I’m a little unclear on the exact justification for the European Commission’s proposed financial transaction tax (FTT). Any ideas?
When any government – local, national or indeed pan-European – comes out and says they think a certain part of their constituency is “under taxed”, you pretty much know what’s coming next.
And that’s what the EC said in a policy document put out last year by its directorate-general for internal policies. Discussing the viability of an FTT, the paper observed the financial services sector essentially was not paying its way. Even though the paper did not specify a use for the extra revenue, the support of MEPs and national political leaders has prompted the EC to propose implementation of a Europe-wide Tobin tax at a rate of 0.1% on the exchange of shares and bonds and 0.01% on derivative contracts.
But the FTT isn’t aimed at the whole of the financial services sector, is it? I heard that the point was to curb high-frequency trading and limit activities which bring undue risk to the market?
Apart from raising revenue, curbing ‘risky’ behaviour is one of the express purposes of the tax, but many buy-side organisations fear becoming unintended victims. An FTT’s ability to limit HFT is far from guaranteed: no-longer-profitable strategies can be adjusted to avoid a blanket tax; better to use a combination of better regulation and incentives to change market behaviour. As it stands, value investors who have essentially done nothing wrong in the eyes of the EC could be the ones incurring the costs, while HFT firms remain unscathed.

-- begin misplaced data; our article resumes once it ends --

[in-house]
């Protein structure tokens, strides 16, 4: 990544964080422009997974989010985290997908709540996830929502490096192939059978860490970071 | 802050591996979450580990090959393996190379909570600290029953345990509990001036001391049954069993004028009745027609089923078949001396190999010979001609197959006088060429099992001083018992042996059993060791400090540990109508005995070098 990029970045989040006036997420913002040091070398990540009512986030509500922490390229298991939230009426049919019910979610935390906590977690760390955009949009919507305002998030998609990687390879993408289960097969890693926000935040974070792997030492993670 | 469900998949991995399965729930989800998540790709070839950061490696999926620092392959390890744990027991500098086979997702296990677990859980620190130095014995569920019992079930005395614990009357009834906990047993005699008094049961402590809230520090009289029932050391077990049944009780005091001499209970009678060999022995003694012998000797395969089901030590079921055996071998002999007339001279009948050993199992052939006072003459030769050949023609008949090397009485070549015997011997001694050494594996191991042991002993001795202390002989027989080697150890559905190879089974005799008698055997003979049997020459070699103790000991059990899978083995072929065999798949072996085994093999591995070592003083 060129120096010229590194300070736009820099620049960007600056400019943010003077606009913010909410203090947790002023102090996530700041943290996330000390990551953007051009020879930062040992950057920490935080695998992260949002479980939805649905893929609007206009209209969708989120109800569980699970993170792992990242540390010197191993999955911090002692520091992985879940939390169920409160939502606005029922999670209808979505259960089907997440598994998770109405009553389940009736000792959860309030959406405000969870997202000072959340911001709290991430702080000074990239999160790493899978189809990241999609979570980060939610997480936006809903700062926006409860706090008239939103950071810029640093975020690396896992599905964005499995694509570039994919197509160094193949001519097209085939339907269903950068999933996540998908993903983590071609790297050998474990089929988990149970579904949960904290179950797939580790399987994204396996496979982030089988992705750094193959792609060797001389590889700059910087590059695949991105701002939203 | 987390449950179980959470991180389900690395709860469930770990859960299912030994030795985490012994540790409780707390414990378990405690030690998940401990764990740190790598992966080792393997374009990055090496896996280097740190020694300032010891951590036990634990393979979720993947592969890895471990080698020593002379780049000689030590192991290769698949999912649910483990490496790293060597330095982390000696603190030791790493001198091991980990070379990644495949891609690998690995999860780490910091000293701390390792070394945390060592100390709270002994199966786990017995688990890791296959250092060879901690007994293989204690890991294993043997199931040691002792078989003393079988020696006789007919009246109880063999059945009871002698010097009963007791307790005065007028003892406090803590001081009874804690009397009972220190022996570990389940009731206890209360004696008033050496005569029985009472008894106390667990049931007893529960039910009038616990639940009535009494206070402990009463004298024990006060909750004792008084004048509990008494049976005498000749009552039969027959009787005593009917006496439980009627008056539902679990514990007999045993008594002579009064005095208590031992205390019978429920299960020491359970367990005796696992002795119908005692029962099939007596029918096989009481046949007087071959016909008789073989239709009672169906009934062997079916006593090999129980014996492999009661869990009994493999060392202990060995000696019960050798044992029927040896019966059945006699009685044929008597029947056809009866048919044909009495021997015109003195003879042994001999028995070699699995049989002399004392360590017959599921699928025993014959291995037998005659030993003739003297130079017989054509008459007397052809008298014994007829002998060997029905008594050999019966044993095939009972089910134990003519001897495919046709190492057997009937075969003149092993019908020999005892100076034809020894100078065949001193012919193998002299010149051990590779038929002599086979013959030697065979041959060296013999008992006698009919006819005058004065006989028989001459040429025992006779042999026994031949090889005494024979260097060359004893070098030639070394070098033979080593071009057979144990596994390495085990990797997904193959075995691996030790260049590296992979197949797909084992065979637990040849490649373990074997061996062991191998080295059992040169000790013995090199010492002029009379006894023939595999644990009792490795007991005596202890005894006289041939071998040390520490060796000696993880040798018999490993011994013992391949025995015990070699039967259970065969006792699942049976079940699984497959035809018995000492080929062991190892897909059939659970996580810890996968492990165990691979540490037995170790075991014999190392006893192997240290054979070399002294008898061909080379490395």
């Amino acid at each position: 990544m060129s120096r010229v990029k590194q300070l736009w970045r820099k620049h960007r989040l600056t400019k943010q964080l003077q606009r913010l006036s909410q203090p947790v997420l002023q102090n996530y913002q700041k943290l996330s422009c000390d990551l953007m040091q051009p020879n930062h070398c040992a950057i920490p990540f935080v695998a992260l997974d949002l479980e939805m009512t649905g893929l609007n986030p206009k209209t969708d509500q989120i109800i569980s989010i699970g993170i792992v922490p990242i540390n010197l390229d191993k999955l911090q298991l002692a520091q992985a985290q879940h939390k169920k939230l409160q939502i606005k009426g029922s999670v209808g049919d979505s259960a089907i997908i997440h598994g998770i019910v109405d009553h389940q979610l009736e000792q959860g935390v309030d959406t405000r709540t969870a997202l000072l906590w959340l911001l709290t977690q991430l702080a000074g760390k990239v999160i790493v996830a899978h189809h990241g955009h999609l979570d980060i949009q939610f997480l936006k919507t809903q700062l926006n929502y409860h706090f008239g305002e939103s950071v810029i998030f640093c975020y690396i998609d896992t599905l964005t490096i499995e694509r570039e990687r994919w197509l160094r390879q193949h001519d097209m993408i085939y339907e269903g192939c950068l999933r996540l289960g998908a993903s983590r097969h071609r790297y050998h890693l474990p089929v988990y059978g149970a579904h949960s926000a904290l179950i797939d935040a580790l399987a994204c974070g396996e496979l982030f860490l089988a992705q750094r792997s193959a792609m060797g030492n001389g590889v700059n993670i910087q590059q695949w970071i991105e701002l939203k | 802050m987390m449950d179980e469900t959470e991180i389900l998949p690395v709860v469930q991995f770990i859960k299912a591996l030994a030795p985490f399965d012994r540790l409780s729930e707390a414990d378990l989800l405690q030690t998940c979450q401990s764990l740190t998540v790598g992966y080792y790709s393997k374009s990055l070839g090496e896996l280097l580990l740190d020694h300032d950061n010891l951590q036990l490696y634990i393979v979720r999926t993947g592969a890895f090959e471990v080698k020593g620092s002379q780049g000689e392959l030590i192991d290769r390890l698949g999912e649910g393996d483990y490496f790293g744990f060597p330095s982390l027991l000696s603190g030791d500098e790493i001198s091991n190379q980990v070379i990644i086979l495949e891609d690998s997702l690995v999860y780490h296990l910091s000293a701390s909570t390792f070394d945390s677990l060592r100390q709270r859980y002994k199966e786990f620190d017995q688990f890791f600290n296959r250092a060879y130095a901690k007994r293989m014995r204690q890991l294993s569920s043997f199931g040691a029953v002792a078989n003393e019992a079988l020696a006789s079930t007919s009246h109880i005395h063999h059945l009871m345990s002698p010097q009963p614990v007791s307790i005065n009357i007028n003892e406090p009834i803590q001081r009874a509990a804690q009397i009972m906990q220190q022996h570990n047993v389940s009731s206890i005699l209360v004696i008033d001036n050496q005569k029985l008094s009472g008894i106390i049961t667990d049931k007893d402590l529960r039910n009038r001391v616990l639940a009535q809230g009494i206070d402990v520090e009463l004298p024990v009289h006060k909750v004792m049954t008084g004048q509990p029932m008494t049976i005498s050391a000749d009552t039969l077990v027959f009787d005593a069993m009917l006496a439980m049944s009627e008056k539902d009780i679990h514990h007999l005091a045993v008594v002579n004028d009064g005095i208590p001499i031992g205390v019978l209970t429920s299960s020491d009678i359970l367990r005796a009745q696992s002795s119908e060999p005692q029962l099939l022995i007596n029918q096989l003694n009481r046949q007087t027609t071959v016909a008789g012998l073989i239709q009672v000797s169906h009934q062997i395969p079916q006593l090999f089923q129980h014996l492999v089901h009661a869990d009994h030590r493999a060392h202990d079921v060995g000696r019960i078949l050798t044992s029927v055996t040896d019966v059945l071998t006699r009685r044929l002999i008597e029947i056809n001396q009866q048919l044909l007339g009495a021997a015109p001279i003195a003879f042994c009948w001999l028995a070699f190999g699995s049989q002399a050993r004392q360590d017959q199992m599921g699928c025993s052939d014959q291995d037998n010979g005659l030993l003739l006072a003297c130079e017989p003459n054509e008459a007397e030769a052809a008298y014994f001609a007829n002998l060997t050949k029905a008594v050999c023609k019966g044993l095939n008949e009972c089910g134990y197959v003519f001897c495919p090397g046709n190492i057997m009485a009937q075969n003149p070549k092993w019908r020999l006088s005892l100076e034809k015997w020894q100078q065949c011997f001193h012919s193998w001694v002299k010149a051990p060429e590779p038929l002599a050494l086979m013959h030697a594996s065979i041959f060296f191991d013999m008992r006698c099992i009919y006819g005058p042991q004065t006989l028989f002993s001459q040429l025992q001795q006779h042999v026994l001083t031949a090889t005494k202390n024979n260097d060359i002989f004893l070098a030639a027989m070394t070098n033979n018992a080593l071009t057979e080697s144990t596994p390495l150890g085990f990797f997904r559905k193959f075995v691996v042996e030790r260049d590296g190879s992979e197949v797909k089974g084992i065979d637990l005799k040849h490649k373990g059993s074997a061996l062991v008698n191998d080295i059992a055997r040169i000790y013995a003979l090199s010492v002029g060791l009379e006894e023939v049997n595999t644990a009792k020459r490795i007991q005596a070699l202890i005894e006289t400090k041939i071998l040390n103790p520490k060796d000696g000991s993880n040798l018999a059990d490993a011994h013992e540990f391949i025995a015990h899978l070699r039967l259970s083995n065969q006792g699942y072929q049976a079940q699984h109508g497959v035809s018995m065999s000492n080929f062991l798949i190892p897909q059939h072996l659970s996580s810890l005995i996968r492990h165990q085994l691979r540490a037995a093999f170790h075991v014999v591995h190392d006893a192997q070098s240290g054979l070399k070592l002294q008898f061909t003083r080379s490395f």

As representatives of the buy-side, UK trade body the Investment Management Association (IMA) believes far from removing incentives for “speculation”, an FTT would simply be a tax on the savings of ordinary people. The IMA explains that if an FTT were to be imposed on the transactions made in buy-side funds – such as mutual funds and pension schemes – it would be the direct and indirect investors in these funds who would bear the costs. This would include the broad mass of savers and those in occupational pension schemes, who as taxpayers have already contributed to the stabilisation of financial markets and who do not perform the types of trading activities that the EC is claiming an FTT would curb.
The International Monetary Fund, in a paper released in June 2010 titled ‘A fair and substantial contribution by the financial sector’, agreed. “[An FTT’s] real burden may fall largely on final consumers rather than, as often seems to be supposed, earning in the financial sector,” the IMF said.
So, in voting terms, it’s a resounding ‘against’ from the buy-side community?
In principal, some buy-siders are not against a Tobin tax, but they believe it would be irresponsible to implement it in the present economic climate and in the way the EC has proposed. They argue that the banking sector is not robust enough to cope with an FTT and there is no doubt in their minds that it would severely hamper London’s – if not Europe’s – prowess as a leading financial region.
An FTT may damage profitability, but if it makes the world a safer place, it could be a price worth paying. However, taxing financial trading must be global to prevent the possibility of market participants relocating to more conducive jurisdictions. Doubts abound whether Asia – and particularly China – would ever comply with global regulation, let alone the United States. As long as it remains Europe-only, an FTT might cost buy-siders more than just higher transaction fees.
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